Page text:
The public has been able to learn about falcons for 15 years, thanks to a camera placed on a PGE building in The City that’s being taken down Oct. 15. (Shutterstock)

The public has been able to learn about falcons for 15 years, thanks to a camera placed on a PGE building in The City that’s being taken down Oct. 15. (Shutterstock)

Beloved falcon cam is getting turned off

By Olivia Wynkoop

Bay City News Foundation

Fifteen years after the cameras started rolling, PG&E will stop streaming its 24/7 Falcon Cam on Oct. 15 after selling its San Francisco headquarters.

The 33rd floor ledge of 77 Beale St. served as a successful nesting site for falcons since 1986, thanks to the work of University of California at Santa Cruz’s Predatory Bird Research Group. Almost 50 peregrines hatched in front of an international audience since PG&E set up a livestream in 2005.

Audiences tuned in to watch researchers put on tracking bands to baby falcons, see falcon parents bond with their young and participate in naming contests. Zeka Glucs, director of PBRG, said these live interactions gave the public a deeper connection to falcon conservation efforts, which were essential for a breed that was nearing extinction in the 1970s.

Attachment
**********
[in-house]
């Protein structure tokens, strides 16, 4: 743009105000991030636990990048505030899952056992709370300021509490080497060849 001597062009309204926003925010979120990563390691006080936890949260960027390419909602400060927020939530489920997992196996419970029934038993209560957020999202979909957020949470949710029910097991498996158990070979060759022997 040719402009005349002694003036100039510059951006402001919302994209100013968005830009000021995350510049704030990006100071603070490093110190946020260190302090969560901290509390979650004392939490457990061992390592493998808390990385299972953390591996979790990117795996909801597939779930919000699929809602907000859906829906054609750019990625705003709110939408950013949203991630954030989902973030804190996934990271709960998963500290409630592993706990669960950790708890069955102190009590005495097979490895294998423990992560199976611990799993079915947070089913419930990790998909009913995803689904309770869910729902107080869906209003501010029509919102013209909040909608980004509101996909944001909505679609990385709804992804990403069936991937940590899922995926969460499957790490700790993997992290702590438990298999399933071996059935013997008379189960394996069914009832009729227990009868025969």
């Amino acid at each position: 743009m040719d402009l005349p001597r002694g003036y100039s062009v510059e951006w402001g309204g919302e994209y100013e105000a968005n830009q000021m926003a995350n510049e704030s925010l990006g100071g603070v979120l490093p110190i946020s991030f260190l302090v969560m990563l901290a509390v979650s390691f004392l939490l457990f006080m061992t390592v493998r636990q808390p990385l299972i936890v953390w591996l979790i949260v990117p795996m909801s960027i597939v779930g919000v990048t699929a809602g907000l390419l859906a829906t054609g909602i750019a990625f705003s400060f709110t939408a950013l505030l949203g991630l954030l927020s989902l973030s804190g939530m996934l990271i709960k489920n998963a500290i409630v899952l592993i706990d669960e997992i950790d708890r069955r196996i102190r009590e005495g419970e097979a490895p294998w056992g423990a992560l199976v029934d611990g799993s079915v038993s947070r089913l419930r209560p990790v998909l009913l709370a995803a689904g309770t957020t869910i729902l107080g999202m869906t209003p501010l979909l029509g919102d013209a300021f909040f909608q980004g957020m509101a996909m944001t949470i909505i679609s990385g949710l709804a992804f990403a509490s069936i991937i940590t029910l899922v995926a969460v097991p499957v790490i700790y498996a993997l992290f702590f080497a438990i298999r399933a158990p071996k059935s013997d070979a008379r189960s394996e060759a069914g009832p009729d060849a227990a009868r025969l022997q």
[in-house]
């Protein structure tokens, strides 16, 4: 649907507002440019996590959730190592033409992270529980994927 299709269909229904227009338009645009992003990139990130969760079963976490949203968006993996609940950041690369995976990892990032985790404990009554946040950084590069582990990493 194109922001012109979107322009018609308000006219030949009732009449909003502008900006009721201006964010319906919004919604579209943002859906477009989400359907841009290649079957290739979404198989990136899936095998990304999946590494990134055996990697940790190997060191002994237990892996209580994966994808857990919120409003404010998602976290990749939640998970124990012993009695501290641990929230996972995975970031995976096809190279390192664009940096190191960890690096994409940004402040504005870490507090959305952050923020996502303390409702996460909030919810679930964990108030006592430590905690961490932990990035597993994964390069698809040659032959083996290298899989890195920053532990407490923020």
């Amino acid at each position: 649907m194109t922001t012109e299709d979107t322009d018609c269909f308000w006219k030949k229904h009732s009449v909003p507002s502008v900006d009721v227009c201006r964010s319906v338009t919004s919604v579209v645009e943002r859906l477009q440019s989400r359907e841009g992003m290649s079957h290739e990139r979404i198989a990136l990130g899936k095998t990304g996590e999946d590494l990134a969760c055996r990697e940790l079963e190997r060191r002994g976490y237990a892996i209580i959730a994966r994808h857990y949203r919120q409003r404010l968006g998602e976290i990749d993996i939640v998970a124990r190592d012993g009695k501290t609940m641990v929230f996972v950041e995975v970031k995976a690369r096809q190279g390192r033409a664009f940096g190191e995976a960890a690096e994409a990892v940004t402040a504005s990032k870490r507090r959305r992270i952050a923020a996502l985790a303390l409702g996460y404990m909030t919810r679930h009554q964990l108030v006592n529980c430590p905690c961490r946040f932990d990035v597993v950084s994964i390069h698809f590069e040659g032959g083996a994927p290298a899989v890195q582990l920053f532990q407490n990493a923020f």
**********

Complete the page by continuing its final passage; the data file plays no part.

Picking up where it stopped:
“This nest and webcam are the No. 1 personal peregrine encounter I hear about when I tell people what I do for a living or give an educational presentation,” Glucs said in a statement. “Peregrines are an iconic species, and these personal connections with wildlife in the modern world help create a collective will to be better stewards of our environment.”

PG&E has contributed $330,000 in shareholder funds to the research group, and will continue to support it until at least 2022. The company will also continue to retrofit utility poles in its Avian Protection Program, which prevents bird electrocutions and builds platforms for predatory bird nesting.

— Bay City News

BirdsSan FranciscoWildlife

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